Source: The Economic Times

Solar water heater makers warm up to subsidies, eye rooftop systems

May 20, 2017. With solar rooftop power plant installations gaining momentum following financial assistance from Central and state governments, a growing number solar water heater makers are now venturing into the business of solar photovoltaic rooftop systems. Apart from growing emphasis on solar rooftop projects by the state and Union government, the stagnancy in the solar water heaters market is also driving these manufacturers to get into the solar rooftop systems business. The central government offers a subsidy of 30% in capital cost (which is Rs 20,700 per kilowatt) for solar rooftop projects, while the state offers additional assistance of Rs 10,000 per kilowatt. The estimated cost of grid connected 1 kilowatt solar rooftop system is Rs 69,000. STFI (Solar Thermal Federation of India) feels solar water heaters lack encouragement from the government, which should come up with policies to provide level-playing to solar waters as well.

Source: The Times of India

Work on WTE project to begin in Kochi

May 19, 2017. The construction of the controversial waste-to-energy (WTE) plant at Brahmapuram would begin by the end of May despite the project not clearing crucial hurdles including the environmental clearance from pollution control board (PCB) and fixation of tariff for purchase of powering power. The Kochi Corp has signed an agreement with GJ Eco Power Pvt Ltd for construction and operation of the WTE plant. The greens are of the opinion that the project can be started only after getting environmental clearance.

Source: The Times of India

India to build 10 heavy water reactors to boost nuclear power

May 17, 2017. In a major decision to fast-track India’s domestic nuclear power programme, the union cabinet approved construction of 10 units of indigenous Pressurized Heavy Water Reactors (PHWRs). Power, Coal, New and Renewable Energy and Mines Minister Piyush Goyal said the decision will result in significant augmentation of the country’s nuclear power generation capacity. He said India’s installed nuclear power capacity is 6,780 MW from 22 operational plants, and another 6,700 MW is expected to be generated by 2021-22 through projects under construction. The government had in July 2014 set a target of taking nuclear power capacity to over 14,000 MW by 2024. The decision on construction 10 PHWRs comes days before the Modi government completes three years in office. Goyal said the move will give manufacturing orders to domestic industry to the tune of nearly Rs 70,000 crore and is expected to generate more than 33,400 jobs in direct and indirect employment. He said it would be one of the flagship “Make in India” projects in the nuclear power sector. He also linked the decision to the government’s clean energy goals and low-carbon growth strategy.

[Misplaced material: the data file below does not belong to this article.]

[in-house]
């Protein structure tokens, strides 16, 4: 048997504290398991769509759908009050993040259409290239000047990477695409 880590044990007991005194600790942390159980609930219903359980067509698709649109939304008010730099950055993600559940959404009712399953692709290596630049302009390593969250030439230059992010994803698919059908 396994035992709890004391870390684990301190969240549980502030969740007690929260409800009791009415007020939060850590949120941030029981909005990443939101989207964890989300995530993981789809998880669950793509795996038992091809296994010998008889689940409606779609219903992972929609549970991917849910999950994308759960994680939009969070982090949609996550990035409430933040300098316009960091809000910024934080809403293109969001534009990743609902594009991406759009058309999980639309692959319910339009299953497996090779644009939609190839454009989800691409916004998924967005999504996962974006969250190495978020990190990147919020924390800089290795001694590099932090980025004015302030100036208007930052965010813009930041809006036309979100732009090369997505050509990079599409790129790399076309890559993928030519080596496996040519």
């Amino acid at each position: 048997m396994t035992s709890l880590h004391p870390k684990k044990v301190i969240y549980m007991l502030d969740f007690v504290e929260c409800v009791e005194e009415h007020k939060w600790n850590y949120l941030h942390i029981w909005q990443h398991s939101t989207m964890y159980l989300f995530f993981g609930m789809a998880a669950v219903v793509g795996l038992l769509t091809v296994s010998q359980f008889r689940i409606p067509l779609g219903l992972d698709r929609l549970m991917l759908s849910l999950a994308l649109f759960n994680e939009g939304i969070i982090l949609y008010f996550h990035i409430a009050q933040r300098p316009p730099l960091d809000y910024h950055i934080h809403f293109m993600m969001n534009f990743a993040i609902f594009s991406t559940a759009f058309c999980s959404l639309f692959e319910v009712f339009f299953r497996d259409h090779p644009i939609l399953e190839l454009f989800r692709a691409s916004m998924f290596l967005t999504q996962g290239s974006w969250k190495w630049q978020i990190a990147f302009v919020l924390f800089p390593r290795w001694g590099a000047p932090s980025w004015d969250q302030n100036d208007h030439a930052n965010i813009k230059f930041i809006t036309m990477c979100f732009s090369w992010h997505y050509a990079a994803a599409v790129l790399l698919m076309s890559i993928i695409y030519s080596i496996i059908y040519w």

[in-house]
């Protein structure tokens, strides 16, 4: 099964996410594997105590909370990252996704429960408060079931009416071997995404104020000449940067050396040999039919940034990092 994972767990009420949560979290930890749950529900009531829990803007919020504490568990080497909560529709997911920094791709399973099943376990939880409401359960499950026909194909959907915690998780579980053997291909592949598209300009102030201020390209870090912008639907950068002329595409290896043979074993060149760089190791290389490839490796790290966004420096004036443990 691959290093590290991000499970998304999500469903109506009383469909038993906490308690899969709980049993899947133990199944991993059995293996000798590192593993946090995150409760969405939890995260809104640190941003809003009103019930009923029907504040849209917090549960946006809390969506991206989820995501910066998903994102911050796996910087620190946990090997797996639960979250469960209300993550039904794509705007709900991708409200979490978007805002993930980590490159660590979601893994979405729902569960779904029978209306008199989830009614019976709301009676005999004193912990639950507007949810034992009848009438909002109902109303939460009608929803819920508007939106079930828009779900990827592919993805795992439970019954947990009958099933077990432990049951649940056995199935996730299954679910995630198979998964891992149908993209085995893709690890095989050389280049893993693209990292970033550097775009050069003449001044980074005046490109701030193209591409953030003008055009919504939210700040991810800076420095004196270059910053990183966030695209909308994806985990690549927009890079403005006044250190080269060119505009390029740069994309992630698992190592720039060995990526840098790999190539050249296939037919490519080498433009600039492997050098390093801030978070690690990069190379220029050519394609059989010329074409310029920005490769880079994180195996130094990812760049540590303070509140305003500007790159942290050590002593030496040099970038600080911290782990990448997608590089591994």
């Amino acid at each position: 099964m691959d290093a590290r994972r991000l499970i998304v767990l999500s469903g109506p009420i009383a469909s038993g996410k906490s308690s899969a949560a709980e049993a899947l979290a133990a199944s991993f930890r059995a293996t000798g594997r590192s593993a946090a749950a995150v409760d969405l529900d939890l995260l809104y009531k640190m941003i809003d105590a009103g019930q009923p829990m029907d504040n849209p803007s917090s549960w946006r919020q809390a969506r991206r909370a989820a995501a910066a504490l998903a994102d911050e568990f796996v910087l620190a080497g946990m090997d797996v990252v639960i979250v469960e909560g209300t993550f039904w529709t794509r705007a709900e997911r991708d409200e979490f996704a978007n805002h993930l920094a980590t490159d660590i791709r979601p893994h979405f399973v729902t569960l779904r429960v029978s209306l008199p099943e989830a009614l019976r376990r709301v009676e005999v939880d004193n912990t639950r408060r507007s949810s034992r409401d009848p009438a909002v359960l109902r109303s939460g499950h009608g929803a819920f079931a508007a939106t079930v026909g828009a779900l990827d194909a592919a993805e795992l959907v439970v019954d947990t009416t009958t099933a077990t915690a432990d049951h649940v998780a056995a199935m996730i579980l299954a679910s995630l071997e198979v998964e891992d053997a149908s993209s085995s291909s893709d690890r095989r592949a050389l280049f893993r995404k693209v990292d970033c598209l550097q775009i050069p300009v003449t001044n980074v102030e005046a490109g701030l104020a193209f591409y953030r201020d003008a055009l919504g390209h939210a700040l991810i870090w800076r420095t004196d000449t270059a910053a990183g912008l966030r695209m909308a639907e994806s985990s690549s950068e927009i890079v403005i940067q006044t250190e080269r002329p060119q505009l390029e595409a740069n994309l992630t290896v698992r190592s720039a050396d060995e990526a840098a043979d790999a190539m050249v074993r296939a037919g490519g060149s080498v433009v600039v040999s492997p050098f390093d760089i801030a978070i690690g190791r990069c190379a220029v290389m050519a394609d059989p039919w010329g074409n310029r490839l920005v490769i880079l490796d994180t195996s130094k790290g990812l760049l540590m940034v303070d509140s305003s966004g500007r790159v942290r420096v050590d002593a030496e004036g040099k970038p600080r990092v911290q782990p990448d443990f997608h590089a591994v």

Source: Hindustan Times

ISRO to help Adani Group hike solar power produce

May 17, 2017. In a first, the Space Application Center (SAC) of Indian Space Research Organisation (ISRO) has signed an agreement with a subsidiary of the Adani Group to provide solar insolation data from its satellites. As per the agreement signed between SAC-ISRO and Adani Green Energy Ltd, the former will provide information about daily solar radiation — including the quality and quantity of radiation — that is required for solar power generators to determine level of production. Adani Green Energy Ltd currently operates 760 MW solar power plants spread across three locations in the country. The company intends to expand the same to 2000 MW.

Source: Ahmedabad Mirror

India ranks second in EY renewables list

May 17, 2017. India has been placed in the second spot in the renewable energy country attractiveness index by EY. The United Kingdom (UK) accountancy firm noted the fast pace of growth in Indian renewable energy in the past three years. Over 10 GW of solar power was added between 2015 and 2017 and wind energy capacity grew to 5.4 GW in 2017-18. EY said falling bids tracked lower technology costs and cheaper capital, allowing developers to maintain margins. But those margins were already squeezed by competition. In an auction for a 500 MW solar power park in Rajasthan, bids spiralled down to Rs 2.62 per unit. Also, in the first-ever auction of a wind power project, the tariff fell to Rs 3.46 per unit. In the medium term, as renewable energy penetration increases, the government will also have to ensure the grid can manage intermittent renewable energy. EY said the cost and availability of energy storage technology could dictate how close India would get to its renewables targets.